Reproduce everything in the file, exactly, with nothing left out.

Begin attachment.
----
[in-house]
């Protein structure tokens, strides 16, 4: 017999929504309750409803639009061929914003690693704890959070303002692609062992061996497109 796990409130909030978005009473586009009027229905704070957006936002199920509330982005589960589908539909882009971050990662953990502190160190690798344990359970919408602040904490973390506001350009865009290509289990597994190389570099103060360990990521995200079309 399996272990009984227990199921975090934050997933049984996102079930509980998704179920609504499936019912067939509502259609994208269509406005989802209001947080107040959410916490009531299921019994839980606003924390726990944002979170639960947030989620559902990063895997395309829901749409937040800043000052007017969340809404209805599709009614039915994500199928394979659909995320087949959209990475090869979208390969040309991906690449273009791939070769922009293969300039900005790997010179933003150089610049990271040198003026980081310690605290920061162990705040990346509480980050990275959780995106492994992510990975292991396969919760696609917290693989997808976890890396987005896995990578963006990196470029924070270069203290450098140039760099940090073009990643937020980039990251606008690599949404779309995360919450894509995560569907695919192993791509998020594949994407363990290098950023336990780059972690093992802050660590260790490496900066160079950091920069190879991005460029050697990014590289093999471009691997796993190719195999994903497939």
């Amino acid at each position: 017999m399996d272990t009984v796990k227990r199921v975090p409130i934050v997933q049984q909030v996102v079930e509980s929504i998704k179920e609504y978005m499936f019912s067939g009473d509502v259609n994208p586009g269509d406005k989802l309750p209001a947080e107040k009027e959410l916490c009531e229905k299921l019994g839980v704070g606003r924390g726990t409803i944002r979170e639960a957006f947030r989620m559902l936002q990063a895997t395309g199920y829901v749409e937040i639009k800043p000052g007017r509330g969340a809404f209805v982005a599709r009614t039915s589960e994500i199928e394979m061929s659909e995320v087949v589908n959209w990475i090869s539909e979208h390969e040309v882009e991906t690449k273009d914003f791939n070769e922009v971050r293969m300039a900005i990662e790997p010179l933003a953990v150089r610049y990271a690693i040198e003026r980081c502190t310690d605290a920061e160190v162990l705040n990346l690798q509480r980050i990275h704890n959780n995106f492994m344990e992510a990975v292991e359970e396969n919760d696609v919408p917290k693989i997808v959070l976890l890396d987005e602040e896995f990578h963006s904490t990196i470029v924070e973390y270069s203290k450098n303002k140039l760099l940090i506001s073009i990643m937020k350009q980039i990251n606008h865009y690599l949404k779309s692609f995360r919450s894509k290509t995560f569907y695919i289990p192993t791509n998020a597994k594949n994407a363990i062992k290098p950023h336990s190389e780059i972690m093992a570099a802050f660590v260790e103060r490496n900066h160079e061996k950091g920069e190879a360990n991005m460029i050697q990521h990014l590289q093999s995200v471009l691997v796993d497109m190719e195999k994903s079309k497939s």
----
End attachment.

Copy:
[in-house]
């Protein structure tokens, strides 16, 4: 017999929504309750409803639009061929914003690693704890959070303002692609062992061996497109 796990409130909030978005009473586009009027229905704070957006936002199920509330982005589960589908539909882009971050990662953990502190160190690798344990359970919408602040904490973390506001350009865009290509289990597994190389570099103060360990990521995200079309 399996272990009984227990199921975090934050997933049984996102079930509980998704179920609504499936019912067939509502259609994208269509406005989802209001947080107040959410916490009531299921019994839980606003924390726990944002979170639960947030989620559902990063895997395309829901749409937040800043000052007017969340809404209805599709009614039915994500199928394979659909995320087949959209990475090869979208390969040309991906690449273009791939070769922009293969300039900005790997010179933003150089610049990271040198003026980081310690605290920061162990705040990346509480980050990275959780995106492994992510990975292991396969919760696609917290693989997808976890890396987005896995990578963006990196470029924070270069203290450098140039760099940090073009990643937020980039990251606008690599949404779309995360919450894509995560569907695919192993791509998020594949994407363990290098950023336990780059972690093992802050660590260790490496900066160079950091920069190879991005460029050697990014590289093999471009691997796993190719195999994903497939």
């Amino acid at each position: 017999m399996d272990t009984v796990k227990r199921v975090p409130i934050v997933q049984q909030v996102v079930e509980s929504i998704k179920e609504y978005m499936f019912s067939g009473d509502v259609n994208p586009g269509d406005k989802l309750p209001a947080e107040k009027e959410l916490c009531e229905k299921l019994g839980v704070g606003r924390g726990t409803i944002r979170e639960a957006f947030r989620m559902l936002q990063a895997t395309g199920y829901v749409e937040i639009k800043p000052g007017r509330g969340a809404f209805v982005a599709r009614t039915s589960e994500i199928e394979m061929s659909e995320v087949v589908n959209w990475i090869s539909e979208h390969e040309v882009e991906t690449k273009d914003f791939n070769e922009v971050r293969m300039a900005i990662e790997p010179l933003a953990v150089r610049y990271a690693i040198e003026r980081c502190t310690d605290a920061e160190v162990l705040n990346l690798q509480r980050i990275h704890n959780n995106f492994m344990e992510a990975v292991e359970e396969n919760d696609v919408p917290k693989i997808v959070l976890l890396d987005e602040e896995f990578h963006s904490t990196i470029v924070e973390y270069s203290k450098n303002k140039l760099l940090i506001s073009i990643m937020k350009q980039i990251n606008h865009y690599l949404k779309s692609f995360r919450s894509k290509t995560f569907y695919i289990p192993t791509n998020a597994k594949n994407a363990i062992k290098p950023h336990s190389e780059i972690m093992a570099a802050f660590v260790e103060r490496n900066h160079e061996k950091g920069e190879a360990n991005m460029i050697q990521h990014l590289q093999s995200v471009l691997v796993d497109m190719e195999k994903s079309k497939s």